Experiences during brain development may influence the pathogenesis of developmental disorders. Thus, social isolation (SI) rearing after weaning is a useful animal model for studying the pathological mechanisms of such psychiatric diseases. In this study, we examined the effect of SI on neurogenesis in the hippocampal dentate gyrus (DG) relating to memory and emotion-related behaviors. When newly divided cells were labeled with 5-bromo-2′-deoxyuridine (BrdU) before SI, the number of BrdU-positive cells and the rate of differentiation into neurons were significantly decreased after 4-week SI compared with those in group-housed mice. Repeated treatment of fluoxetine prevented the SI-induced impairment of survival of newly divided cells and ameliorated spatial memory impairment and part of aggression in SI mice. Furthermore, we investigated the changes in gene expression in the DG of SI mice by using DNA microarray and real-time PCR. We finally found that SI reduced the expression of development-related genes Nurr1 and Npas4. These findings suggest that communication in juvenile is important in the survival and differentiation of newly divided cells, which may be associated with memory and aggression, and raise the possibility that the reduced expression of Nurr1 and/or Npas4 may contribute to the impairment of neurogenesis and memory and aggression induced by SI.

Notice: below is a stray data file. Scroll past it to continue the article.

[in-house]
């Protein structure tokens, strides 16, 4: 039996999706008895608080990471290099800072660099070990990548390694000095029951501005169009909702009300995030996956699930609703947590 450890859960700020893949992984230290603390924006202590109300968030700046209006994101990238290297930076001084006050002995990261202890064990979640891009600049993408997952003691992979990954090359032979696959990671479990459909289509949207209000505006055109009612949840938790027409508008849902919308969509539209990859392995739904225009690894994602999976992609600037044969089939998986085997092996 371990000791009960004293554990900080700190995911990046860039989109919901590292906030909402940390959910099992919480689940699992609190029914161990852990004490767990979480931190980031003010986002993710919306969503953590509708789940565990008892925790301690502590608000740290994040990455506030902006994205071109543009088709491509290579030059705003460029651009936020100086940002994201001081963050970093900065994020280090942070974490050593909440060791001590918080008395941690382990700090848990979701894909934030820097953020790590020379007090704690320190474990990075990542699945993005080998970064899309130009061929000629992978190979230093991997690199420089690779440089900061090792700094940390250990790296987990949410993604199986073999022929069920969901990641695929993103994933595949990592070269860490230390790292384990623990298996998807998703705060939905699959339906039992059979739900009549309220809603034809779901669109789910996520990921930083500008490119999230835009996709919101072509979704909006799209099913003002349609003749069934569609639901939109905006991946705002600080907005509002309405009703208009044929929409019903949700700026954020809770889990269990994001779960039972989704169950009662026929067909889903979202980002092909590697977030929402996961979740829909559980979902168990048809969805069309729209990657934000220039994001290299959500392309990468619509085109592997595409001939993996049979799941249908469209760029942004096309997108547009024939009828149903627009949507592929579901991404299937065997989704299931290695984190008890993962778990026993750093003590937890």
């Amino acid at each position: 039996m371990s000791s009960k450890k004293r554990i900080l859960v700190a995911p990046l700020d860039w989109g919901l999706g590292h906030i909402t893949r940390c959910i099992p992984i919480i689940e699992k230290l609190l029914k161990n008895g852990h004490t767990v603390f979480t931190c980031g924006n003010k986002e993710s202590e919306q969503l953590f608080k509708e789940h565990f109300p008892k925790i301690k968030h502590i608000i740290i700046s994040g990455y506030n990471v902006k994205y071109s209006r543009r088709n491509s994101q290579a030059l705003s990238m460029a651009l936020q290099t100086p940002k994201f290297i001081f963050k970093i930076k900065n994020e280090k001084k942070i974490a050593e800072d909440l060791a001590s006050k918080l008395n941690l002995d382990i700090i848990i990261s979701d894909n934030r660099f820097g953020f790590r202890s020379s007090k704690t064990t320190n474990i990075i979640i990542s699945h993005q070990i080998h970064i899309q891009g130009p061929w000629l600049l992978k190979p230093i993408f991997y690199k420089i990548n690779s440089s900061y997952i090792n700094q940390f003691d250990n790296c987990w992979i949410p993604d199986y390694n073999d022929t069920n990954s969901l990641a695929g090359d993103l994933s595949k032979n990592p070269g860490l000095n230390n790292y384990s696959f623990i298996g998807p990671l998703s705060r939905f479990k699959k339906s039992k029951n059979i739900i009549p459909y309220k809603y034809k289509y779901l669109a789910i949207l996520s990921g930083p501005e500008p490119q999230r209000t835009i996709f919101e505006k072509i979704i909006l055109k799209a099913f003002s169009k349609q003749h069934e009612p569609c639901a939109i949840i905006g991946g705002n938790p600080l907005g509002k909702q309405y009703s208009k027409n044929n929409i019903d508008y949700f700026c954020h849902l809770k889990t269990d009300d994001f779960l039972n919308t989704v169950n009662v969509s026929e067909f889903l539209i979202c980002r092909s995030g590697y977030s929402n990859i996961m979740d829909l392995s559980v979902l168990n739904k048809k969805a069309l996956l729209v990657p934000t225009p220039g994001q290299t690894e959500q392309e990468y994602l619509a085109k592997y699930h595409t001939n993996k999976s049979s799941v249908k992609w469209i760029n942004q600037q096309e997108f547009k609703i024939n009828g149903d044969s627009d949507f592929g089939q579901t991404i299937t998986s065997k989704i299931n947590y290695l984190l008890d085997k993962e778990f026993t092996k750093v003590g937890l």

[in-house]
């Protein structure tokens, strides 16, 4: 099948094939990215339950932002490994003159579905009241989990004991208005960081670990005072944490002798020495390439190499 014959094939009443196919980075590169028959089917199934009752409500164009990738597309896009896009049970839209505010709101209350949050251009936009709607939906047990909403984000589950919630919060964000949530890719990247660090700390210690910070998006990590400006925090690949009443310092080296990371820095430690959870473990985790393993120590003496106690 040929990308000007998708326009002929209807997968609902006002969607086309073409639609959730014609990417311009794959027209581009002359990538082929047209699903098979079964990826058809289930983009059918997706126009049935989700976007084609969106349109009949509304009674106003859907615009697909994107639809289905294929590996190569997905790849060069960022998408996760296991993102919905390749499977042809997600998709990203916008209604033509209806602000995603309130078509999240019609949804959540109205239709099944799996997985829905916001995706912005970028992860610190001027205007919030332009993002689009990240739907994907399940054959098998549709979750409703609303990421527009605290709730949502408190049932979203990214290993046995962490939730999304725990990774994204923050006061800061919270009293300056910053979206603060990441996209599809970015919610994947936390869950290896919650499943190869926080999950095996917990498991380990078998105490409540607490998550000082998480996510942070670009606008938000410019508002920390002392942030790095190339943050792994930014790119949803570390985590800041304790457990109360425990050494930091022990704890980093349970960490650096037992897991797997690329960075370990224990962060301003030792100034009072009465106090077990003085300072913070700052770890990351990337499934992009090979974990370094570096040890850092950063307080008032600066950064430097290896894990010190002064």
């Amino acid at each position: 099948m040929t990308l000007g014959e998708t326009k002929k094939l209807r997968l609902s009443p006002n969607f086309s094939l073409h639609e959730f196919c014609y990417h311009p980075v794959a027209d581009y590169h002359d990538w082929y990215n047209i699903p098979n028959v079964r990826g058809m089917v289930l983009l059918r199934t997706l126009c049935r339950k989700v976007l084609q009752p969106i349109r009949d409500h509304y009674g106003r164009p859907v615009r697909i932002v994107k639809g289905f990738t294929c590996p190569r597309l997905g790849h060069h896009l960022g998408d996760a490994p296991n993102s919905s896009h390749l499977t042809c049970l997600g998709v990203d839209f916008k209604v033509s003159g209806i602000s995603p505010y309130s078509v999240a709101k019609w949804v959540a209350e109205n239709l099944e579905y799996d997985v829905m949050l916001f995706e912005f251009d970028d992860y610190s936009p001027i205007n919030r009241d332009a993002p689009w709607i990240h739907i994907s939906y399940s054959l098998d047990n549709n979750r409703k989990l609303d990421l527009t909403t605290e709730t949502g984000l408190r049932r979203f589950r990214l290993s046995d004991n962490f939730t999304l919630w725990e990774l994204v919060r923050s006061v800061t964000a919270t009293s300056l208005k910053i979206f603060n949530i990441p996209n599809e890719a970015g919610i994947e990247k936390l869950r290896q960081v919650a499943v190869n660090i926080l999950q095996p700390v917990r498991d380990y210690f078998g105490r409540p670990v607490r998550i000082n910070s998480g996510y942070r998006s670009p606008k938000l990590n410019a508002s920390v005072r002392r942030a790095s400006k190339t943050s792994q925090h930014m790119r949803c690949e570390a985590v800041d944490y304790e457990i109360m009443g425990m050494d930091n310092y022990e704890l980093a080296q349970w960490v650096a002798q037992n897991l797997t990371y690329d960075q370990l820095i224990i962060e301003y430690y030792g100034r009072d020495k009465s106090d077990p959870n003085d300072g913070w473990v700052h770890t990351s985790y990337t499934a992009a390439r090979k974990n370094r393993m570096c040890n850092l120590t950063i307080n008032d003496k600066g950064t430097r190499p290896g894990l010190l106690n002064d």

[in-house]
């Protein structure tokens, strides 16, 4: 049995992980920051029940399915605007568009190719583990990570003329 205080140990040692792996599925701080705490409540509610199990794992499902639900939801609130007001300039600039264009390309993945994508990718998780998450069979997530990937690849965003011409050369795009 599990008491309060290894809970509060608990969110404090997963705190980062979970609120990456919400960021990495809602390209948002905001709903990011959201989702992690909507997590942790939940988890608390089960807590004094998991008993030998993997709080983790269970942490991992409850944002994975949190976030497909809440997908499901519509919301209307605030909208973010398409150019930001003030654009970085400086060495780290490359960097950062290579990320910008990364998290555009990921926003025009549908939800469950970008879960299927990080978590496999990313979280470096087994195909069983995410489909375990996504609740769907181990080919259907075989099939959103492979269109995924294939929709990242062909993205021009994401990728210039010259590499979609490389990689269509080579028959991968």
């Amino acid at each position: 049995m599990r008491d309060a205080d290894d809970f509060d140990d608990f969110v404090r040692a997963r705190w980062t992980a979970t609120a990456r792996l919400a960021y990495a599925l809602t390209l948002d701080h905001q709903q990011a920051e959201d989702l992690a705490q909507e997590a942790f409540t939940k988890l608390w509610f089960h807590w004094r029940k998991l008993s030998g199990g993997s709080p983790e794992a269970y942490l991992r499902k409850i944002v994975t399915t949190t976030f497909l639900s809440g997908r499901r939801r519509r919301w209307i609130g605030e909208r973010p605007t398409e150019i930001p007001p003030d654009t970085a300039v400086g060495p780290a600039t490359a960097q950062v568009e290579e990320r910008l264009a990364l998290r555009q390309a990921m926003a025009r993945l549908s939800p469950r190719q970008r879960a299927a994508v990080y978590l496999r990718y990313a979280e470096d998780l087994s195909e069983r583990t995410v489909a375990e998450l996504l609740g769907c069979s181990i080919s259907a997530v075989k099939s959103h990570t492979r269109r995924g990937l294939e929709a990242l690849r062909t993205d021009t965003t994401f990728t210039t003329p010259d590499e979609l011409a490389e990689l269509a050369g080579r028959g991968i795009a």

All Science Journal Classification (ASJC) codes
- Cellular and Molecular Neuroscience